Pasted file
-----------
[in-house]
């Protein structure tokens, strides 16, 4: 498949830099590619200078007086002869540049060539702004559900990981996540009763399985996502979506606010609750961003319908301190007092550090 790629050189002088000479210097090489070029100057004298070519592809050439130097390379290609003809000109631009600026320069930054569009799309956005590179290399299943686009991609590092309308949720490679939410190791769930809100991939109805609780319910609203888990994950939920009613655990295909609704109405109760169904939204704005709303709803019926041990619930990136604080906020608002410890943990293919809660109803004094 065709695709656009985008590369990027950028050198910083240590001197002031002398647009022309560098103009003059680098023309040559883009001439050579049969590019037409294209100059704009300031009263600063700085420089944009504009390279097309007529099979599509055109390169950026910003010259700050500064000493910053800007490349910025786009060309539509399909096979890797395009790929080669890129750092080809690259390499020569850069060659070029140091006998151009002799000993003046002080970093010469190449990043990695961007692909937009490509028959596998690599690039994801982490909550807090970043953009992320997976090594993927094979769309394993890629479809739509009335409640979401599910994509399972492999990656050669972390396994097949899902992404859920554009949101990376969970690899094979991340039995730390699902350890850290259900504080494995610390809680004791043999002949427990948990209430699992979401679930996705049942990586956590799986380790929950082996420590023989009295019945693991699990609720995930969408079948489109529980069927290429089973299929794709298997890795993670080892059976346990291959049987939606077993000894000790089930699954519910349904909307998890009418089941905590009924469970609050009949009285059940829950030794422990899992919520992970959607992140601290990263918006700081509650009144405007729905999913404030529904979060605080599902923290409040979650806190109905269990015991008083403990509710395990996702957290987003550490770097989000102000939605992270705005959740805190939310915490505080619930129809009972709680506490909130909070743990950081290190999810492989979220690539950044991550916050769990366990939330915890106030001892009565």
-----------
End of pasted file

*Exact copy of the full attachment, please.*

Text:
[in-house]
């Protein structure tokens, strides 16, 4: 498949830099590619200078007086002869540049060539702004559900990981996540009763399985996502979506606010609750961003319908301190007092550090 790629050189002088000479210097090489070029100057004298070519592809050439130097390379290609003809000109631009600026320069930054569009799309956005590179290399299943686009991609590092309308949720490679939410190791769930809100991939109805609780319910609203888990994950939920009613655990295909609704109405109760169904939204704005709303709803019926041990619930990136604080906020608002410890943990293919809660109803004094 065709695709656009985008590369990027950028050198910083240590001197002031002398647009022309560098103009003059680098023309040559883009001439050579049969590019037409294209100059704009300031009263600063700085420089944009504009390279097309007529099979599509055109390169950026910003010259700050500064000493910053800007490349910025786009060309539509399909096979890797395009790929080669890129750092080809690259390499020569850069060659070029140091006998151009002799000993003046002080970093010469190449990043990695961007692909937009490509028959596998690599690039994801982490909550807090970043953009992320997976090594993927094979769309394993890629479809739509009335409640979401599910994509399972492999990656050669972390396994097949899902992404859920554009949101990376969970690899094979991340039995730390699902350890850290259900504080494995610390809680004791043999002949427990948990209430699992979401679930996705049942990586956590799986380790929950082996420590023989009295019945693991699990609720995930969408079948489109529980069927290429089973299929794709298997890795993670080892059976346990291959049987939606077993000894000790089930699954519910349904909307998890009418089941905590009924469970609050009949009285059940829950030794422990899992919520992970959607992140601290990263918006700081509650009144405007729905999913404030529904979060605080599902923290409040979650806190109905269990015991008083403990509710395990996702957290987003550490770097989000102000939605992270705005959740805190939310915490505080619930129809009972709680506490909130909070743990950081290190999810492989979220690539950044991550916050769990366990939330915890106030001892009565």